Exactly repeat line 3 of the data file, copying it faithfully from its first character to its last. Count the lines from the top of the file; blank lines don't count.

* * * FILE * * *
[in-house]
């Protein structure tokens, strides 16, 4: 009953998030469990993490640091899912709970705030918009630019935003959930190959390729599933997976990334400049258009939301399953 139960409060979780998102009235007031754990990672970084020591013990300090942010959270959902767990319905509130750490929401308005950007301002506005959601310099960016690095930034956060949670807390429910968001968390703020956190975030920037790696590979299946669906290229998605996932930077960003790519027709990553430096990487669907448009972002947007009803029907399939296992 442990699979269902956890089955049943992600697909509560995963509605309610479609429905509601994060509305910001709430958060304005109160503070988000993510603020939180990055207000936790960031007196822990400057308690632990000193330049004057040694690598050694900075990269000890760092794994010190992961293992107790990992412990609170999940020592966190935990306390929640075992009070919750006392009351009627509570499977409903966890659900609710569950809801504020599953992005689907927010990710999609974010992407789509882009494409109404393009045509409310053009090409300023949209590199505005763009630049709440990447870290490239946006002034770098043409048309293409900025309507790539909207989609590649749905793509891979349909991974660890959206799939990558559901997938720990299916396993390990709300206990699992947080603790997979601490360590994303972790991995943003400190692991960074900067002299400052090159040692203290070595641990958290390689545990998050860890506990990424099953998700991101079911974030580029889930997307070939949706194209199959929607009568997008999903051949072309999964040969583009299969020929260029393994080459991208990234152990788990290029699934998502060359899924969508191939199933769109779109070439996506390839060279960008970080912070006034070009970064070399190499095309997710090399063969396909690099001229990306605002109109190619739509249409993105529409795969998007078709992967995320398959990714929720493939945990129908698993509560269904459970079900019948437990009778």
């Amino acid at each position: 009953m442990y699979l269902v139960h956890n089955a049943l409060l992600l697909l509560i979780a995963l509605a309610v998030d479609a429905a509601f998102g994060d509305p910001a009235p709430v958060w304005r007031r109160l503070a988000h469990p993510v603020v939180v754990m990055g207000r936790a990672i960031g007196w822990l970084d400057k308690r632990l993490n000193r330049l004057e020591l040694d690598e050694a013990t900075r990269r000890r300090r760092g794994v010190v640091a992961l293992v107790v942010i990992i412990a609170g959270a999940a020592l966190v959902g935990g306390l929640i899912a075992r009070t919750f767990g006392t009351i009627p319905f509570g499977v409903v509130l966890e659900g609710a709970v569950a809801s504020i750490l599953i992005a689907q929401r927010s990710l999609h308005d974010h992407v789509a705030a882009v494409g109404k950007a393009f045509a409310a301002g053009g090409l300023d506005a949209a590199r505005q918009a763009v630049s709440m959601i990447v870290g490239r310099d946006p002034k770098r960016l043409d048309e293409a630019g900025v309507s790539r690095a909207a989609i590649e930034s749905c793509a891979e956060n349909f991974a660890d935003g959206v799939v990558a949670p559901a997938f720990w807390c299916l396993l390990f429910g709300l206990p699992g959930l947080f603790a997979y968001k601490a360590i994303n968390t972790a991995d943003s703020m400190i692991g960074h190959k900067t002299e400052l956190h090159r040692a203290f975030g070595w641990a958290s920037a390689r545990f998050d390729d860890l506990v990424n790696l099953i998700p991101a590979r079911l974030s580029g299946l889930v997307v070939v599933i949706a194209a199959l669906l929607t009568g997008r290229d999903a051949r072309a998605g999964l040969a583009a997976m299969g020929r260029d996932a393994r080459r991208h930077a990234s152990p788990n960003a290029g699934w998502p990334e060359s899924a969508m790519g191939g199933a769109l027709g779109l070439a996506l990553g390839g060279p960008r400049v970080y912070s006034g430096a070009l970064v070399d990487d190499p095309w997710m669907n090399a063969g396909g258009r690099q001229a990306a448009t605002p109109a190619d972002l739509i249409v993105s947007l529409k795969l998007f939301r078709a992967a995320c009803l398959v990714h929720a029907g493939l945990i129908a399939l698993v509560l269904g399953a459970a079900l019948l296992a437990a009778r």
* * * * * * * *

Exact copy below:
């Amino acid at each position: 009953m442990y699979l269902v139960h956890n089955a049943l409060l992600l697909l509560i979780a995963l509605a309610v998030d479609a429905a509601f998102g994060d509305p910001a009235p709430v958060w304005r007031r109160l503070a988000h469990p993510v603020v939180v754990m990055g207000r936790a990672i960031g007196w822990l970084d400057k308690r632990l993490n000193r330049l004057e020591l040694d690598e050694a013990t900075r990269r000890r300090r760092g794994v010190v640091a992961l293992v107790v942010i990992i412990a609170g959270a999940a020592l966190v959902g935990g306390l929640i899912a075992r009070t919750f767990g006392t009351i009627p319905f509570g499977v409903v509130l966890e659900g609710a709970v569950a809801s504020i750490l599953i992005a689907q929401r927010s990710l999609h308005d974010h992407v789509a705030a882009v494409g109404k950007a393009f045509a409310a301002g053009g090409l300023d506005a949209a590199r505005q918009a763009v630049s709440m959601i990447v870290g490239r310099d946006p002034k770098r960016l043409d048309e293409a630019g900025v309507s790539r690095a909207a989609i590649e930034s749905c793509a891979e956060n349909f991974a660890d935003g959206v799939v990558a949670p559901a997938f720990w807390c299916l396993l390990f429910g709300l206990p699992g959930l947080f603790a997979y968001k601490a360590i994303n968390t972790a991995d943003s703020m400190i692991g960074h190959k900067t002299e400052l956190h090159r040692a203290f975030g070595w641990a958290s920037a390689r545990f998050d390729d860890l506990v990424n790696l099953i998700p991101a590979r079911l974030s580029g299946l889930v997307v070939v599933i949706a194209a199959l669906l929607t009568g997008r290229d999903a051949r072309a998605g999964l040969a583009a997976m299969g020929r260029d996932a393994r080459r991208h930077a990234s152990p788990n960003a290029g699934w998502p990334e060359s899924a969508m790519g191939g199933a769109l027709g779109l070439a996506l990553g390839g060279p960008r400049v970080y912070s006034g430096a070009l970064v070399d990487d190499p095309w997710m669907n090399a063969g396909g258009r690099q001229a990306a448009t605002p109109a190619d972002l739509i249409v993105s947007l529409k795969l998007f939301r078709a992967a995320c009803l398959v990714h929720a029907g493939l945990i129908a399939l698993v509560l269904g399953a459970a079900l019948l296992a437990a009778r």